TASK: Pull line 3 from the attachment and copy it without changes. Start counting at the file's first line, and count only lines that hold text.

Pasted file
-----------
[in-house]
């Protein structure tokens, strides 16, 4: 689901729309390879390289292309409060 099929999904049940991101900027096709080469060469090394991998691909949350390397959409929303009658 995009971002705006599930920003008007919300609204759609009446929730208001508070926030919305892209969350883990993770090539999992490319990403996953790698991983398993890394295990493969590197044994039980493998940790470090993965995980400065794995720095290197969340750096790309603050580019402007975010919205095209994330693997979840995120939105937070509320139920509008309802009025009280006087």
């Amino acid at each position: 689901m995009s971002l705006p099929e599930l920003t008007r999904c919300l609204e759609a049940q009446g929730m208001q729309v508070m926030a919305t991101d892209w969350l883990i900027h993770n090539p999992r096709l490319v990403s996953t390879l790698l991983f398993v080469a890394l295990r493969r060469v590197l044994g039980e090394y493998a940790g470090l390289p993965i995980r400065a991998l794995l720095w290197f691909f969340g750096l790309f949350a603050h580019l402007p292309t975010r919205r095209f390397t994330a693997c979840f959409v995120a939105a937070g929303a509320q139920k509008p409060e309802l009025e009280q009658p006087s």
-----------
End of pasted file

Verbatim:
């Amino acid at each position: 689901m995009s971002l705006p099929e599930l920003t008007r999904c919300l609204e759609a049940q009446g929730m208001q729309v508070m926030a919305t991101d892209w969350l883990i900027h993770n090539p999992r096709l490319v990403s996953t390879l790698l991983f398993v080469a890394l295990r493969r060469v590197l044994g039980e090394y493998a940790g470090l390289p993965i995980r400065a991998l794995l720095w290197f691909f969340g750096l790309f949350a603050h580019l402007p292309t975010r919205r095209f390397t994330a693997c979840f959409v995120a939105a937070g929303a509320q139920k509008p409060e309802l009025e009280q009658p006087s």